Then you say there is not enough detail about how it will all work – despite the fact that both the Uluru Statement and the Government have specified the concept pretty clearly. Nevertheless, you argue that you can’t take a position until you get more detail. If you do get more detail you then say you need more or that some of it is misleading or indicative of those wonderful unintended consequences.
You also quibble about the mechanics – will there be a funded campaign about the referendum; what sort of information brochure will it be, will an information brochure go out? You actually don’t care one iota about any of these issues but they are simple means of avoiding facing the fundamental one. It’s also hypocritical because you spend most of your life in government trying to keep things secret rather than giving them oxygen.
If you are a Voice opponent you make sure you don’t read Thomas Mayor book Finding the Heart of the Nation about the Uluru statement. You ignore Linda Burney’s comment that the Uluru Statement is the nation’s most sacred document and how Thomas’ book explains how and, importantly, why Indigenous Voices should be heard.
You ignore the comments of your own former Minister for Indigenous Affairs, Ken Wyatt, and many other Indigenous leaders which explain what the Voice is and how it will work.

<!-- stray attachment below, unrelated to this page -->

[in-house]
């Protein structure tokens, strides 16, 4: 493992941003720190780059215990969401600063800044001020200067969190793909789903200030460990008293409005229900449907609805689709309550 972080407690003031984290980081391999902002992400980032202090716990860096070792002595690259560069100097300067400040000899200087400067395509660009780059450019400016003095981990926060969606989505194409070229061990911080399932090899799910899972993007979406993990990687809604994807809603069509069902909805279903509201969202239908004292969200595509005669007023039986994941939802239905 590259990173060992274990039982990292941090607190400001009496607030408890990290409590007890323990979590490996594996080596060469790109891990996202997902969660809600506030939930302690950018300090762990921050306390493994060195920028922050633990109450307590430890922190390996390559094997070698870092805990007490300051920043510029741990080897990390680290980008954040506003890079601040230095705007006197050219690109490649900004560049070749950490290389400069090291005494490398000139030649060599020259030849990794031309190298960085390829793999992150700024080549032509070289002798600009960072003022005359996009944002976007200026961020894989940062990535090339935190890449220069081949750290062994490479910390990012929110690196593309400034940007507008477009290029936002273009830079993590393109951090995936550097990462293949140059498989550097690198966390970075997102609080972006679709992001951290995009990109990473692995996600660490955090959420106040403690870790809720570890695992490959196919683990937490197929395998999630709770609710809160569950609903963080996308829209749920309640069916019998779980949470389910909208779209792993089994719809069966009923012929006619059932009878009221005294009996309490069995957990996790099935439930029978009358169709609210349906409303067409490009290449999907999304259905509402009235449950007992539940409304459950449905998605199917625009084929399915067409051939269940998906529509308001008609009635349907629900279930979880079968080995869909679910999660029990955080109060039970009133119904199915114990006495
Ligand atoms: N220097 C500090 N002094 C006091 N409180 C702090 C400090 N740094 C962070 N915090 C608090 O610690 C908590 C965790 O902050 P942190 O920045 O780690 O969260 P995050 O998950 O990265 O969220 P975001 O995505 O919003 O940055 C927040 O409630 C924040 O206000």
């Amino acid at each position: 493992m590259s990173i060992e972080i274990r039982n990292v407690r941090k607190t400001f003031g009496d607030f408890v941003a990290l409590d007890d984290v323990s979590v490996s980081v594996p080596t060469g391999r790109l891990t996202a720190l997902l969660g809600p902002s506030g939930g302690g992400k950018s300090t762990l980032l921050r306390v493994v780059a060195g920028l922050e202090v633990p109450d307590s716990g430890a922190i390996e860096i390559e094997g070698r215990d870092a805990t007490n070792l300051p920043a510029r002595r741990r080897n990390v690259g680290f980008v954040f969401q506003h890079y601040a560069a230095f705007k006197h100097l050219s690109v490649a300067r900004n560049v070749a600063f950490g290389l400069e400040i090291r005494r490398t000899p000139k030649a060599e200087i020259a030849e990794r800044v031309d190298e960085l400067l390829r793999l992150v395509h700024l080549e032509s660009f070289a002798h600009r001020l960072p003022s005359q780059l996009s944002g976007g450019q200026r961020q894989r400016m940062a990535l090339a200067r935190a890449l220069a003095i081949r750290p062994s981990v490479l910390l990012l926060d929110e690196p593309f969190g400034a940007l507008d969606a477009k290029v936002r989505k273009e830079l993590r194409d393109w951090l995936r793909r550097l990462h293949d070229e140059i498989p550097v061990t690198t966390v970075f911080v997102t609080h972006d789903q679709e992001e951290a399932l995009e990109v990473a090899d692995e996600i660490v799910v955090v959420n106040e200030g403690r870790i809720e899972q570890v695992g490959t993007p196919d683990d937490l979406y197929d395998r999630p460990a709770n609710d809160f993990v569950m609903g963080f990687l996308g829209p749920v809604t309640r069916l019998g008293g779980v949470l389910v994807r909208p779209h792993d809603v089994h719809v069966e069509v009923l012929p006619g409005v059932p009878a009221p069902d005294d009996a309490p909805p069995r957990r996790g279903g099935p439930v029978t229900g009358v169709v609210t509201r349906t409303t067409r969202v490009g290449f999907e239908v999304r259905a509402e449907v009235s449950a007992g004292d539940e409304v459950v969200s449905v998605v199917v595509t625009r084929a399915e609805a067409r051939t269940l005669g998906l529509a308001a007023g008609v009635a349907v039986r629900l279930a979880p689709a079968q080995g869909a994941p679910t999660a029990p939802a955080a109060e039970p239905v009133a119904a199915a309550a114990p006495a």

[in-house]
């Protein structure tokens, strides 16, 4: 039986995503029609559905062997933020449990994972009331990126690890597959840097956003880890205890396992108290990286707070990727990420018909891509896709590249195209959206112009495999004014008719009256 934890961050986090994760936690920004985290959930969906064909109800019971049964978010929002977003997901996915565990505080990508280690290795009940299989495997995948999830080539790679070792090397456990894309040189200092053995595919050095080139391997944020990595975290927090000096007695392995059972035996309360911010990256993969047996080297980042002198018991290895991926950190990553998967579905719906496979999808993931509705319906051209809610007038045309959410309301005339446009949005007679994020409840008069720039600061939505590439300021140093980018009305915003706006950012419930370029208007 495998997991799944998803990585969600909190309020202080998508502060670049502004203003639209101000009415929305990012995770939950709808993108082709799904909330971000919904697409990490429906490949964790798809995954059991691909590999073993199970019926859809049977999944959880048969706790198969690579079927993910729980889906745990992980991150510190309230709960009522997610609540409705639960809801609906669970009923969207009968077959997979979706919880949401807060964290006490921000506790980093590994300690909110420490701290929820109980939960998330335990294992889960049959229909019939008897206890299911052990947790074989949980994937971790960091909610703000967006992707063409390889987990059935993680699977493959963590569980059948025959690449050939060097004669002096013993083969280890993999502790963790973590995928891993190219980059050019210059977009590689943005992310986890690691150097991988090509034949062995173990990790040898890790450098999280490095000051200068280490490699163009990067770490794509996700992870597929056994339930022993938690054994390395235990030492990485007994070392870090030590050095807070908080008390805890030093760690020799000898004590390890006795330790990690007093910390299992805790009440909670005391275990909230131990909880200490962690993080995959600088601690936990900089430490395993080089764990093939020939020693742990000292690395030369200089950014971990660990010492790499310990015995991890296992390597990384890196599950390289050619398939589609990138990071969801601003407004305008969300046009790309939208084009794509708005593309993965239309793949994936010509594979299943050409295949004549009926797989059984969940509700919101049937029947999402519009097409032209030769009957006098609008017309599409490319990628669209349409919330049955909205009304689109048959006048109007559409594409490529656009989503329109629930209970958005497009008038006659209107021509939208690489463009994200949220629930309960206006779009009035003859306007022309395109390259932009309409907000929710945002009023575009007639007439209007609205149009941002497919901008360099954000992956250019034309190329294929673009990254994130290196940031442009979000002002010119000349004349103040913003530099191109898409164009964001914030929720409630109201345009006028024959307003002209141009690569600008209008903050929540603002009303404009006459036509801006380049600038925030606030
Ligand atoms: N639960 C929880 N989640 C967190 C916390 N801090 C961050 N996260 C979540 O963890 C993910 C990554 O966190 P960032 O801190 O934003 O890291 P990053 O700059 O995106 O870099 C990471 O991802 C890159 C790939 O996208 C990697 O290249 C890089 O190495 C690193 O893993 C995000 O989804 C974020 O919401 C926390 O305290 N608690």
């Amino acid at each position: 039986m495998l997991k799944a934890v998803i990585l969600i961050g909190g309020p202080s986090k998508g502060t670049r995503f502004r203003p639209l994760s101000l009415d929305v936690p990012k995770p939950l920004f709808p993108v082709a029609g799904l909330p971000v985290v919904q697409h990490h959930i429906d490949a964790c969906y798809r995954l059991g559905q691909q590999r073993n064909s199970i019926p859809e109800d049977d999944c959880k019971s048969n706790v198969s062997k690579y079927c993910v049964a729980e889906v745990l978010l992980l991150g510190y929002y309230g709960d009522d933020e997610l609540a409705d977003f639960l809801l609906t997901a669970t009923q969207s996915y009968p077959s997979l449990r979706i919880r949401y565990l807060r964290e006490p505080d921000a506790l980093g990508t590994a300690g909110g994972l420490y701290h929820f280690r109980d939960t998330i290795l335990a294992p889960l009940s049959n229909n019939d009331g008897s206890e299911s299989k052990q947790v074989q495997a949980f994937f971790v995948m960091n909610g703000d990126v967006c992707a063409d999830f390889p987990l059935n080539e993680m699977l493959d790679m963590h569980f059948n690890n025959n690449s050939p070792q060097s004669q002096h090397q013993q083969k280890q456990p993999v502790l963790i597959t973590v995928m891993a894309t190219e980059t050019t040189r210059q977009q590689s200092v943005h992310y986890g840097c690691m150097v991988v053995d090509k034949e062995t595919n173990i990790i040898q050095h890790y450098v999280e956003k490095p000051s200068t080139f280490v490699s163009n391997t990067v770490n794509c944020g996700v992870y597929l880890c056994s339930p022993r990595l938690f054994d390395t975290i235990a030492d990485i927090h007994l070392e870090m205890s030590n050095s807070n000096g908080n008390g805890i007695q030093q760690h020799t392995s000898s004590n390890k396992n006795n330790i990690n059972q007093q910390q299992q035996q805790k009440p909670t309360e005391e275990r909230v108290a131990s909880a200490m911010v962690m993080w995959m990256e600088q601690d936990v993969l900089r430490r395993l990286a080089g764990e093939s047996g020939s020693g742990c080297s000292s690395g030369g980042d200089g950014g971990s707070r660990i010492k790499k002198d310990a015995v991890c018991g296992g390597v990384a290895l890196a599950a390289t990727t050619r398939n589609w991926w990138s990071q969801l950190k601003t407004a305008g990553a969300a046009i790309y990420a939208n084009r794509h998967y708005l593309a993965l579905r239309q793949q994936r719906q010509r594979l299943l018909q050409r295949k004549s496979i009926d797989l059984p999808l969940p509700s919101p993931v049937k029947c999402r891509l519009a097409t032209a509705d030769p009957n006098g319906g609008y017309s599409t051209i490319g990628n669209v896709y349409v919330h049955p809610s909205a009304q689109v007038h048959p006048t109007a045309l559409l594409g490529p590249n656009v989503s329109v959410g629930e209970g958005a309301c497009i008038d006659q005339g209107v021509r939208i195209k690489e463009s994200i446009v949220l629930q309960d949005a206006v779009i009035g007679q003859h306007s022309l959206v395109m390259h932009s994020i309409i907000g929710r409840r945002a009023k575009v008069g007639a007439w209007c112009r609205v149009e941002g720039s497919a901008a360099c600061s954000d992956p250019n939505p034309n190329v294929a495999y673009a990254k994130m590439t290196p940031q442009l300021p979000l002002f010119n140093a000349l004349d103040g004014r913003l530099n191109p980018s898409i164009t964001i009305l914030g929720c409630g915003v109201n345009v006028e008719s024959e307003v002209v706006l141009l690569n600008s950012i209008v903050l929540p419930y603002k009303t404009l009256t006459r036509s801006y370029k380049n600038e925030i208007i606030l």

If someone gets angry about your intransigence, like Noel Pearson who you have supported in the past, you dismiss his comments as being rude and unhelpful.
The media is very helpful in all this. Many in the Press Gallery have probably never read the Uluru Statement nor heard of Thomas Mayor, the MUA official who has been and continues to travel around Australia speaking in favour and moving audiences by reciting the Uluru Statement from memory.
But that doesn’t stop the media reporting every suggestion about some problem and then producing endless comment pieces about why they are all so, so significant. It’s a well-worn formula which you have absorbed over years and which has guided your sense of what is news for all your career. Why explain something when you can get ten pars out of some clash or some unsupported claim about some imaginary problem?
The Voice referendum will almost certainly succeed just as the 1967 referendum did. The case is compelling. By 2024 there will be even more people – currently too young to vote – who will be on the rolls. Existing voters have lived in an era in which Indigenous culture is embraced and celebrated as never before.
Many will embrace the Yes vote campaign and work through local communities and organisations to mobilise the Yes vote. In contrast the No vote advocates will be embarrassed and handicapped by the weirdos and conspiracy theorists who will flock to their cause. They will twist themselves in knots justifying their position.
Meanwhile the world will be watching and wondering whether Australia is the racist country they imagine it to be.